Regarding Regionalism

July 31, 2014
10:00am4:00pm
Summer Teaching Institute

Thursday, July 31–Friday, August 1, 10 a.m.–4 p.m. each day

Between 1920 and 1950, artists from across the United States worked in a representational style—known as Regionalism or American Scene painting—that depicted the land and its people engaged in activities of ordinary life. Although these artists were not part of a coordinated movement, they shared a common goal of creating distinctly American art that anyone could understand. Using artworks from the exhibition No Place Like Home: American Scene Painting in the Sinquefield Collection, educators will make connections between art, history, and literature during this important time in U.S. history; learn about famed Regionalists Thomas Hart Benton, John Steuart Curry, and Grant Woods’s lives, work, and philosophies on art; and collaborate with other teachers to create classroom activities and lessons that encourage visual literacy, dialogue, and reflection. Museum educators will reveal the sources of inspiration for Regionalist artworks, provide historical and cultural contexts in which to view these paintings and works on paper, and share interpretive strategies to help teachers incorporate artwork into daily curriculum.

Who should apply?
This interdisciplinary program is geared toward administrators, homeschool educators, librarians, Pre-K–12 teachers at public and private schools, and preservice teachers. Teachers of English/language arts, ESL, gifted and talented, science, social studies, U.S. history, and visual arts, as well as teacher teams from the same school, are all encouraged to apply!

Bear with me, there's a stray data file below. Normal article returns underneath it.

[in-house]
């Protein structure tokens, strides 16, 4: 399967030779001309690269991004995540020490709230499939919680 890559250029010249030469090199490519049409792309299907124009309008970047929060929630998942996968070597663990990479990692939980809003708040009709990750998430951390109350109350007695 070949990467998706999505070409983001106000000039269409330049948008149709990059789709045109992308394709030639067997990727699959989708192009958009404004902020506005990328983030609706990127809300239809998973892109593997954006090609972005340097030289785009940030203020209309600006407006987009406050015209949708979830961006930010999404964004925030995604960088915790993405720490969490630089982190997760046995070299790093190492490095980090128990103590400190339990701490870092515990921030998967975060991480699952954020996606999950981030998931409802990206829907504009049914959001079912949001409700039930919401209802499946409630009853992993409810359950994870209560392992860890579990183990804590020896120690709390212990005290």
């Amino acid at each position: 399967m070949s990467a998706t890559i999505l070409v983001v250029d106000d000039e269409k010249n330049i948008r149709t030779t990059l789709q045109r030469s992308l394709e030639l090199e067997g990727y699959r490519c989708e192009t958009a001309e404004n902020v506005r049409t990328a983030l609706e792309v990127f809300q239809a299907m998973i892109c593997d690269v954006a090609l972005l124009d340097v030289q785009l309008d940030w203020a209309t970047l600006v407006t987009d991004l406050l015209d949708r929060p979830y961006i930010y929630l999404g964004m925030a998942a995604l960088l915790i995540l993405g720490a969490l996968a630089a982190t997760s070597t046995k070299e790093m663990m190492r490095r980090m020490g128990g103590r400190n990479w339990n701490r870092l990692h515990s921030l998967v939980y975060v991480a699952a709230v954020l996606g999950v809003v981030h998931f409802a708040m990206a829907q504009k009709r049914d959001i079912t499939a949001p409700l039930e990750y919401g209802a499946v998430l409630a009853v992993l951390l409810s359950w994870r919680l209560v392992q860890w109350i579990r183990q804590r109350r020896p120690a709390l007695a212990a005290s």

Lunch will be provided each day. All participants receive twelve CPE hours in English/Language Arts: All Levels; Fine Arts—Art: All Levels; Instructional Techniques: All Levels; and Social Studies: All Levels. Also included: classroom resources, including books, posters, and postcards; a CD with digital images of related artworks, image guide, and mediagraphy of related resources; and classroom activities.

This institute is provided at no charge, and a limited number of teachers will be selected. To apply, send the following materials to teaching@cartermuseum.org:

  • A one-page essay that discusses how you have successfully used images in your everyday curriculum or challenges you have faced when trying to integrate images into your lessons.
  • A current resume or CV (include your home and school mailing addresses, preferred summer email address and phone number, and grade levels and disciplines you teach).

Application materials must be received by June 13, and applicants will be notified regarding their status via email by June 20.

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